The Sea Shore Ecology of Hong Kong
(香港海岸生態)
Brian Morton and John Morton
April 1983
366 pages
6.5" x 9.5"
Paperback 978-962-209-027-9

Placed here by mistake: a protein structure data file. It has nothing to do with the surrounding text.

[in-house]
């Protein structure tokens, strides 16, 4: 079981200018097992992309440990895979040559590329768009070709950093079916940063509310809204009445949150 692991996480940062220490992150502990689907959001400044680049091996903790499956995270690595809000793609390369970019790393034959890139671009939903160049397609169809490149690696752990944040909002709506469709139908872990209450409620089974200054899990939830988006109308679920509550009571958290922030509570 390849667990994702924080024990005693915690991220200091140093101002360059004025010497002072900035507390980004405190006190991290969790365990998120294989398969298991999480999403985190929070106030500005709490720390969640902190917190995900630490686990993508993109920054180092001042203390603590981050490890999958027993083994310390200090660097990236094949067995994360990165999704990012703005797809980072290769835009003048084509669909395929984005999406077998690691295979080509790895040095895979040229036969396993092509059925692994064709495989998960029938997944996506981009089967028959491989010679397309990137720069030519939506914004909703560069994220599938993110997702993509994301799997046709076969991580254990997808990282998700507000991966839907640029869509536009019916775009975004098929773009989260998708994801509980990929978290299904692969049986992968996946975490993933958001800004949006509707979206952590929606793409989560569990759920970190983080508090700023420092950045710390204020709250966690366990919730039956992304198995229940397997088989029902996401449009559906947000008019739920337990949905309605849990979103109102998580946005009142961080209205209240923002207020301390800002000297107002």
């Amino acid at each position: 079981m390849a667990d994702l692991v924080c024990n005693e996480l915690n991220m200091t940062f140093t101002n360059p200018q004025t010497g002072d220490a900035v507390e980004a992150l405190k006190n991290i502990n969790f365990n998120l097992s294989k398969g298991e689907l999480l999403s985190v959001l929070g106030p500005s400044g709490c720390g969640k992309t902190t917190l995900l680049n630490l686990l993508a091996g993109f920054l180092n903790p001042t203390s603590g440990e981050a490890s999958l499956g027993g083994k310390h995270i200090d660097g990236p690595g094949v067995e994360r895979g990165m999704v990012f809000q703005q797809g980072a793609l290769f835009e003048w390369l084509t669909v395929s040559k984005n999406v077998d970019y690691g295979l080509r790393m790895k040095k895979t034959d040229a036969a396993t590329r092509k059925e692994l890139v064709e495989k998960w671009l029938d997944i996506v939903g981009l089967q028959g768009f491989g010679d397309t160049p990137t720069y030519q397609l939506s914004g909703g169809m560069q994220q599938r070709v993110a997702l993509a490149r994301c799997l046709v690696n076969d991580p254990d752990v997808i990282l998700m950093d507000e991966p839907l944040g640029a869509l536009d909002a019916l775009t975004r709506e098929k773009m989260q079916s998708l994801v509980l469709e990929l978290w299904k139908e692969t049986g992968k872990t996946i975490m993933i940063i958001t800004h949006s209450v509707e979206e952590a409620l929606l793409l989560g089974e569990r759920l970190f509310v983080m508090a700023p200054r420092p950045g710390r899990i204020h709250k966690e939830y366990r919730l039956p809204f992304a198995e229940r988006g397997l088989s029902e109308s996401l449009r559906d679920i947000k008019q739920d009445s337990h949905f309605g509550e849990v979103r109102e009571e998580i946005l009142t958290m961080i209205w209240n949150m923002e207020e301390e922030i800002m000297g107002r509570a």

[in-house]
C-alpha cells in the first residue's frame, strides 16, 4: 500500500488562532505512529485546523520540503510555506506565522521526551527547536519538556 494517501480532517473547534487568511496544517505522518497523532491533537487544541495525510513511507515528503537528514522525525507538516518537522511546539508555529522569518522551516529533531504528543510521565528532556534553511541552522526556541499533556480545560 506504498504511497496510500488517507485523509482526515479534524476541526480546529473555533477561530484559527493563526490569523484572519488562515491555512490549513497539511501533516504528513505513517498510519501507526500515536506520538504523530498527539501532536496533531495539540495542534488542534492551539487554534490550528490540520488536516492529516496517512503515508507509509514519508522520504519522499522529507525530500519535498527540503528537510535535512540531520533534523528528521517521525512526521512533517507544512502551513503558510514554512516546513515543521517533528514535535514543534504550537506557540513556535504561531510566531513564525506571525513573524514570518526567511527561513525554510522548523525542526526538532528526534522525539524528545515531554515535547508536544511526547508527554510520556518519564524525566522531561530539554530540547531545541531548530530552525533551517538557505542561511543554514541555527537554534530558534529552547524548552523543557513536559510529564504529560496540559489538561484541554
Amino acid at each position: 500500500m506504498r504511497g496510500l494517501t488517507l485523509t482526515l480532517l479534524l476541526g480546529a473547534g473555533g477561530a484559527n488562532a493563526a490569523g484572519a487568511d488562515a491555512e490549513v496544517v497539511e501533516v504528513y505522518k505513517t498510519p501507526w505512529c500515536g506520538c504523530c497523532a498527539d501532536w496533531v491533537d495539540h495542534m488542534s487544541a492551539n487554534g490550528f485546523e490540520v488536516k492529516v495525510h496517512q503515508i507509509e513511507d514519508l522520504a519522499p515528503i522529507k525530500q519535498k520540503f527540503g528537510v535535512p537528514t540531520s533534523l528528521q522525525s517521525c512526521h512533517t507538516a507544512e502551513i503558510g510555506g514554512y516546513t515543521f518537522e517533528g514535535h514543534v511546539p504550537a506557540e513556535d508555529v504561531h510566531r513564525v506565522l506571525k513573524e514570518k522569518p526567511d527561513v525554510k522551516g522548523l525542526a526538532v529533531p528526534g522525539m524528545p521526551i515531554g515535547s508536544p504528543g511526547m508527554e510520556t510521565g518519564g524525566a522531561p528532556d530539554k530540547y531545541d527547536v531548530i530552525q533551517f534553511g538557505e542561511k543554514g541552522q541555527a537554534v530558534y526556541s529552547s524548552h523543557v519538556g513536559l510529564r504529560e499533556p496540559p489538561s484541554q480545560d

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Hong Kong is strategically located between the temperate Japonic and the great tropical Indo-West-Pacific zoogeographic provinces. Influenced by the currents of the South China Sea and the huge outflow of fresh water from the Pearl River, Hong Kong’s marine flora and fauna are extremely diverse. Temperate species may appear, if only briefly, during the cooler winter months. Conversely, air and water temperatures remain high enough for a strong tropical component: Hong Kong is comparatively rich in mangrove stands and reef corals are well developed subtidally. There is a strong north-west to south-east salinity gradient further enhancing diversity. Geologically, the Hong Kong shore is a ‘drowned’ coastline, deeply incised and with former mountain peaks represented by numerous off-shore islands. This book reviews the factors creating and maintaining Hong Kong’s living shore, and describes the wide range of plants and animals found within the intertidal boundaries of the shore. A full range from exposure to shelter is to be found, from communities of the sheer rock faces, beaten by the storm waves of the South China Sea, to the denizens of mudflats in high shelter at the heads of harbours and inlets. For the first time the occupants of these various shores are illustrated and described, both as individual species and as components of a rich mosaic of life. The factors of pollution and development that are destroying the diversity of the rich complex of shores are described.

 
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